A Constructive Day

 | Apr 14, 2014 | 6:46 PM EDT  | Comments
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Stock quotes in this article:

TLT

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FB

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celg

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wday

This session answered some questions. We have all been around long enough to know that you can't get the kind of lift that we had unless a big sell program ends. We don't know whether the program was forced upon us -- a de-risking attempt to lower exposure long and short -- or whether it was all about a margin call. Either way, it was so stark and transparent as to make us realize that there may be less fundamentally wrong than we may have believed.

We also have to recognize that part of the problem has to do with high-frequency trading, part of it is the Jewish holiday, and part of it is a lack of liquidity, which could enable a couple of people pressing the biotech index (BTK) and a some mindless tech ETFs into oblivion.

It usually isn't as clear as it was today. Just to reconstruct, the market looked terrific for the morning, but cracks appeared at midday, notably in the beleaguered biotech, social media and cloud plays. A normal seller would deftly offer stock into the rally. But once it was clear that there wasn't a lot underneath -- no real bids -- the sellers pressed. That's usually a sign of a motivated seller who has to get done. That kind of seller is often besieged by shorts, too, who don't know when the seller is done. You get that vacuum back up like we had at 3:30, when the seller is finished and the short-sellers have nothing to shoot against.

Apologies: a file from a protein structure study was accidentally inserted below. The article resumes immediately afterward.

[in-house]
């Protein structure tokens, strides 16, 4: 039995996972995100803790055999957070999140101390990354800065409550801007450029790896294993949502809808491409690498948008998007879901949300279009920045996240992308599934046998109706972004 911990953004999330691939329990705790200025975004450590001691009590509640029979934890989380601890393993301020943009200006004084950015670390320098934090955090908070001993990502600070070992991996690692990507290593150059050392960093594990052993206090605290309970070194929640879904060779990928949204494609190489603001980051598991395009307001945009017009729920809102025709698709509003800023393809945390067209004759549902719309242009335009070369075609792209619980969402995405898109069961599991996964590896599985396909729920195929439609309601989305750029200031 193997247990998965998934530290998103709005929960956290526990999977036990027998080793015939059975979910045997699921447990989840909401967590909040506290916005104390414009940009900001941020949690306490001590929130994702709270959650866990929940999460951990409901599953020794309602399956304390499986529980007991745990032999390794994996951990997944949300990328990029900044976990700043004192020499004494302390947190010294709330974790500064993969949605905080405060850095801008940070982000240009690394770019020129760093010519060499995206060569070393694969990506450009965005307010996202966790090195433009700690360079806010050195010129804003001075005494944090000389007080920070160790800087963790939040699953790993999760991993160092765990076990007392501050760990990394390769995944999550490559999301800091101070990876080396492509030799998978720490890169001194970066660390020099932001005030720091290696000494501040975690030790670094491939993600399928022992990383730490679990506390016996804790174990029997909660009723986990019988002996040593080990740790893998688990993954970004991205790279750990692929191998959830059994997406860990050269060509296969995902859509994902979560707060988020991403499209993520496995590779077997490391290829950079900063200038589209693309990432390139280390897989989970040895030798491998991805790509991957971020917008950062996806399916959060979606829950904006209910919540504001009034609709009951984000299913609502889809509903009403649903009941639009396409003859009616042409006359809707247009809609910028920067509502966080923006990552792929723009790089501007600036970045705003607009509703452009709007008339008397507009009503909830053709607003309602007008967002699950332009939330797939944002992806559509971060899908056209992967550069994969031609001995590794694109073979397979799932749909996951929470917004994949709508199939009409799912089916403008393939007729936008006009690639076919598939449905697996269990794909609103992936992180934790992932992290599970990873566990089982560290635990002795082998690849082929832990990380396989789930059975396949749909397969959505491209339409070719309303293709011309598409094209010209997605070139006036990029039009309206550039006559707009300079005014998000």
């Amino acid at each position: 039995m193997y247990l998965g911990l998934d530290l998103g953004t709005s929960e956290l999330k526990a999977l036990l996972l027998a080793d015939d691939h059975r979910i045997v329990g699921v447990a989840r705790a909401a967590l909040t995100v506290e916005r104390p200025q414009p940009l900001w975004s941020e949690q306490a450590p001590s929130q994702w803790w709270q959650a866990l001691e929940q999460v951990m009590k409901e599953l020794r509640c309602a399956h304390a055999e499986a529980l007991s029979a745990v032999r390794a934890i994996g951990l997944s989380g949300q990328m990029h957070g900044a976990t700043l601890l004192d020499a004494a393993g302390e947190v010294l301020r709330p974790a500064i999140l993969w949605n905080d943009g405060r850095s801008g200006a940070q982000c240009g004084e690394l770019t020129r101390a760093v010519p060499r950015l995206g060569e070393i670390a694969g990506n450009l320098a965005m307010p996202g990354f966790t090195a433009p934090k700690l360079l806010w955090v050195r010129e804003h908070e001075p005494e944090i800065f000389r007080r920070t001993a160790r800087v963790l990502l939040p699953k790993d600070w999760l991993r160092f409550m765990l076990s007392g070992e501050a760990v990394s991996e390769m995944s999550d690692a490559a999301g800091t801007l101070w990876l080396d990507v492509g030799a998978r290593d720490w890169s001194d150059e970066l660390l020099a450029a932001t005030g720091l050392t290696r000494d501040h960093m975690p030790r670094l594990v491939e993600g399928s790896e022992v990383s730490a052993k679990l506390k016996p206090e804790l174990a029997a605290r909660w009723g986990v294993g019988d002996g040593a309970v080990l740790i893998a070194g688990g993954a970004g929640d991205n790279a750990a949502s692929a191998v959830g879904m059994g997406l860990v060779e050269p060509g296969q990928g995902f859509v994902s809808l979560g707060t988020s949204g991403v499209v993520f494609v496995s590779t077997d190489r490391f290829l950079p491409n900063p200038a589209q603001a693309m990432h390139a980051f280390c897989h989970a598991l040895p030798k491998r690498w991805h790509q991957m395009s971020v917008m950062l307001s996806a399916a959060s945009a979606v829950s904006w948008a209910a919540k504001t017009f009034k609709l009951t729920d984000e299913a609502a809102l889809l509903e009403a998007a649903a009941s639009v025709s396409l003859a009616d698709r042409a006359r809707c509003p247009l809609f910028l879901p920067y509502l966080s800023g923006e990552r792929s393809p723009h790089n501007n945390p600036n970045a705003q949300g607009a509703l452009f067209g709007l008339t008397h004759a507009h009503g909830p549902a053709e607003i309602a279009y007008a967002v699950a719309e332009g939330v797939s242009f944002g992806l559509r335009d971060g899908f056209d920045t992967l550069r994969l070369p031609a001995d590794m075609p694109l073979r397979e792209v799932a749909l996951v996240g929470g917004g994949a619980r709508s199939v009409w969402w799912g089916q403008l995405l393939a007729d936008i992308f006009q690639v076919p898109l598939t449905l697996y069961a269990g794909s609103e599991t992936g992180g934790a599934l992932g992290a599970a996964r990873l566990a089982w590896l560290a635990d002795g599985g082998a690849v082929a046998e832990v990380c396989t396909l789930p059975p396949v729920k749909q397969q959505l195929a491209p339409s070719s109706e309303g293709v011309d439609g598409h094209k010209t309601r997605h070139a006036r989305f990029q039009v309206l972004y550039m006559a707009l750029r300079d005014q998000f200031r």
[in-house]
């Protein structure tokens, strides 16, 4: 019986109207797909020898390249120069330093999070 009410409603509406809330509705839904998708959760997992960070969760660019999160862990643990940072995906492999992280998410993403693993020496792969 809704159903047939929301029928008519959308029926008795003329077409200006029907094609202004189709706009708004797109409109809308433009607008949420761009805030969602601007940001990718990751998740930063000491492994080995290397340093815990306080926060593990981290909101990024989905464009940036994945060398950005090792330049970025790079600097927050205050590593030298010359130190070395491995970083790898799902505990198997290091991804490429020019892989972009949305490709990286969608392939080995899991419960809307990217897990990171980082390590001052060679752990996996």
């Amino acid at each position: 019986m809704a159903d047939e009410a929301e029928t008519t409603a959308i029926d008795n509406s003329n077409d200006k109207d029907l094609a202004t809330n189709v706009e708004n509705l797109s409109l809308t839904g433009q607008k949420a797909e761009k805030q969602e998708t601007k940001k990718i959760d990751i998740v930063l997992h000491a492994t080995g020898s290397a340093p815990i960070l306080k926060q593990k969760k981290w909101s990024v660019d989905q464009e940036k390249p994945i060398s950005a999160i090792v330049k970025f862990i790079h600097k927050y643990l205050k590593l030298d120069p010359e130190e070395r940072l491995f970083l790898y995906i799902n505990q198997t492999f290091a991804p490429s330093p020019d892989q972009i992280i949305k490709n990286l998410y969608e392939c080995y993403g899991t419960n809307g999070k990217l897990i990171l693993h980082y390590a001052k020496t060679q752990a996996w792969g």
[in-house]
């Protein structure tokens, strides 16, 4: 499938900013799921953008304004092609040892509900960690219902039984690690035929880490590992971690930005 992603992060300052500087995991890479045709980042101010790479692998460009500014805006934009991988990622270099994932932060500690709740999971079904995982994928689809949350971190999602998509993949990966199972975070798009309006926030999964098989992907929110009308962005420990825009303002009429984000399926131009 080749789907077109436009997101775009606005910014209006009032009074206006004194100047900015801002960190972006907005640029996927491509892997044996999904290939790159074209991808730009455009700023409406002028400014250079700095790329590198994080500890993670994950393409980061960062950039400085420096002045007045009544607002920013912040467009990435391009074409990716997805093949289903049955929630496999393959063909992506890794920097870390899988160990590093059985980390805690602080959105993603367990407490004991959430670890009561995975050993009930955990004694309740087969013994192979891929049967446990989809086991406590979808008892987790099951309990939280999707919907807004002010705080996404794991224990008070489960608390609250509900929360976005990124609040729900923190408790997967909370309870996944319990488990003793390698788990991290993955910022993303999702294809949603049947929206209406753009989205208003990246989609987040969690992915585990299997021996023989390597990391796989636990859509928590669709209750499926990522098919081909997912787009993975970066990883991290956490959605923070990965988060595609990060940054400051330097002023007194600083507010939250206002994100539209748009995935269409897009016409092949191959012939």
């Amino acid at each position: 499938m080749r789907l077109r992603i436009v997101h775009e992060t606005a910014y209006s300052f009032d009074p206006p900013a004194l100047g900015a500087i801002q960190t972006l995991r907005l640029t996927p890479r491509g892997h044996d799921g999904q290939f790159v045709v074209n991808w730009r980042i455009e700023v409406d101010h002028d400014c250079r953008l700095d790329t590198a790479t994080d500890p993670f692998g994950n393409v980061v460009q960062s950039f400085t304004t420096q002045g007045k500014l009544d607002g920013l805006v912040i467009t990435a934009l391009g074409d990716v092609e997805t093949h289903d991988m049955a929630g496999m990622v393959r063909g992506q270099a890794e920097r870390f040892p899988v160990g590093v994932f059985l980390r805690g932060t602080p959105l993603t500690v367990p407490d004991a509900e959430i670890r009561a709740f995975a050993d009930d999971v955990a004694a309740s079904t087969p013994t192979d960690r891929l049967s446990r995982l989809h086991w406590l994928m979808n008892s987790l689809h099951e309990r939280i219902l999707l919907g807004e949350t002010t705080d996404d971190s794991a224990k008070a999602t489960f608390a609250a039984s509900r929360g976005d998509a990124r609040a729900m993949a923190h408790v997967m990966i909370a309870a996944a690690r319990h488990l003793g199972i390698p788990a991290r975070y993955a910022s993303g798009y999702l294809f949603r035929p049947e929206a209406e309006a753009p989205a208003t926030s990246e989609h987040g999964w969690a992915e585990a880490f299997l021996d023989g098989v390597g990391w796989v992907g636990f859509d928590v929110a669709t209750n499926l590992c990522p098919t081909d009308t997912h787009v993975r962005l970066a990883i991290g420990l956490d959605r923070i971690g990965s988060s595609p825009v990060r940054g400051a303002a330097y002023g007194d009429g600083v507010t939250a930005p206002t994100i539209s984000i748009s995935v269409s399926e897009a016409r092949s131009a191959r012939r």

This was all very constructive, because it showed you that without the pressure from the iShares 20-Year-Plus Treasury ETF (TLT) (bond buying), you had some genuine interest in many stocks. It's also obvious that until we are out of the woods, you must never pay up for stocks, because they sellers just drilled everything that was up -- Facebook (FB), Celgene (CELG), Workday (WDAY) -- until they were no longer up, and then either walked away or finished.

The one thing that was certain this session is that the sellers actually had some limits or ran out of stock to sell. Doesn't mean they won't be back tomorrow. Does mean that the voracious and horrendous and fearful selling has seemed to run its course. That would be something, because when the market fell apart today, there was an audible sigh of, "That's it, I can't take it anymore, even the fins are selling off." And that, ladies and gentlemen, is the "I can't take it" bottom that causes a bounce just like we had.

Each session is unto itself during earnings season, so tomorrow will have nothing to do with today. Except that you should keep track of the levels stocks hit at the low. They could produce buys once again.

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